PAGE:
I really wanted to tell a story about siblings, specifically a brother and sister. I have a younger sister and I always thought that the brother and sister relationship is quite special because it’s quite specific – brothers are different [with each other] and sisters are different, and I also thought it was a great opportunity to make a film from the perspective of a Korean-American girl. With “Gook,” it was from a Korean-American man’s perspective and I just thought it was something that would stretch me and make me grow as a storyteller. I also wanted to explore that set in a gentrifying Koreatown, because it has become so different. It is constantly developing [to the point] that I wonder about the people that grew up there. It’s almost like a time machine. Sometimes it feels like they’ve been left behind and this film is an exploration of that and also for the Kasie character, how much of yourself do you sacrifice to be a wonderful daughter and how much familial duty is necessary.
How did you find the actors to play these siblings?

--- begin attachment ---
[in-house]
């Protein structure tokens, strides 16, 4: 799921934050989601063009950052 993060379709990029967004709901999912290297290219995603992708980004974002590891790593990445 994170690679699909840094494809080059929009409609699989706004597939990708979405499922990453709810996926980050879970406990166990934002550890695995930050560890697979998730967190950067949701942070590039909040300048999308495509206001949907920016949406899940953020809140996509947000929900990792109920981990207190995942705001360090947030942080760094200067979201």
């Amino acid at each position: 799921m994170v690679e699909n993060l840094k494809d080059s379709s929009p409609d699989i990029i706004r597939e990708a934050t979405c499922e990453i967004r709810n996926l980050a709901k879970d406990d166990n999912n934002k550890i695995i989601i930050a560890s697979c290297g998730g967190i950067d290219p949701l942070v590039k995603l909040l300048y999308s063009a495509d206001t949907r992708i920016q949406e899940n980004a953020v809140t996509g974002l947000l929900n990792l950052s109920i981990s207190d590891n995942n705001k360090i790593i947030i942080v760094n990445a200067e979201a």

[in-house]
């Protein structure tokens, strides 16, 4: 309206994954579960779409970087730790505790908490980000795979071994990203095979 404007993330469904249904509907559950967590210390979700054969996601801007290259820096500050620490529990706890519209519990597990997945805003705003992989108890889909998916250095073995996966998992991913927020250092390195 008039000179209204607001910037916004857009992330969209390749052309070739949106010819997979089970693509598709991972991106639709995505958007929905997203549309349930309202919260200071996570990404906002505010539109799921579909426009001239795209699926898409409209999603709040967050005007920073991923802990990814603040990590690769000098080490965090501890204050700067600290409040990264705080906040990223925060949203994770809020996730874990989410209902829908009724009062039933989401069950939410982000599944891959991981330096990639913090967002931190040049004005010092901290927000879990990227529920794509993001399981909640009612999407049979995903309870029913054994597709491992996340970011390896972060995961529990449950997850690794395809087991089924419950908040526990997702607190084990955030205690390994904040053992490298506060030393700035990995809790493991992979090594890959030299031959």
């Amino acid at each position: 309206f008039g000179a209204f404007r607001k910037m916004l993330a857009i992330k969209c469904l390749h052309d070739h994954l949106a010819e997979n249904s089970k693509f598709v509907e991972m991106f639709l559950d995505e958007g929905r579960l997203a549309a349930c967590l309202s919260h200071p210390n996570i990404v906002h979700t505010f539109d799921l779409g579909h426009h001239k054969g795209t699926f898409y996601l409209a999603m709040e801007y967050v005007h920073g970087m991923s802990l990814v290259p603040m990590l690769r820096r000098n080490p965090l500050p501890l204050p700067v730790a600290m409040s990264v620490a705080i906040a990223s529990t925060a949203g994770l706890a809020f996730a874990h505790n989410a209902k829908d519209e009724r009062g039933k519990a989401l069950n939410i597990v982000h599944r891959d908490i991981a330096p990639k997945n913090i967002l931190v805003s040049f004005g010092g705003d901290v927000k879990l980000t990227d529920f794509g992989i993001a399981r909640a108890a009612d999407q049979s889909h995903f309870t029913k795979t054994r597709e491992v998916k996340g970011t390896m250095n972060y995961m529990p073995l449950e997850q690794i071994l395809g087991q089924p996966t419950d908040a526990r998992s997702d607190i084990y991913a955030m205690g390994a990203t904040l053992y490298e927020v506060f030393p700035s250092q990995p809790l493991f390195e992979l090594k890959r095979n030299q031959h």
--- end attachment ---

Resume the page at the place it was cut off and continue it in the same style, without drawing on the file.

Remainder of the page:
We put a casting thing out on Facebook for Kasie – that’s how we found Tiffany Chu and for Carey, I had talked to Andrew Ahn, who is the director of a wonderful film called “Spa Night” and I asked him who would he hire, but couldn’t because he just wasn’t right for the role. He sent me a handful of audition tapes and that’s how I found Teddy. We did about five weeks of rehearsal, tailoring it to the actors, and it was both Tiffany and Teddy’s first film, so it was really about making it work for them and through the rehearsal, we were able to refine it and figure out that [sibling] dynamic.
Was it a different experience for you being strictly behind the camera?
Yeah, I really enjoyed it. I really had the opportunity to focus much more on the performances and the minutiae of the film rather than just try to get through the day and I really got to think about storytelling through symbolism and the set design, the production design and the color palette.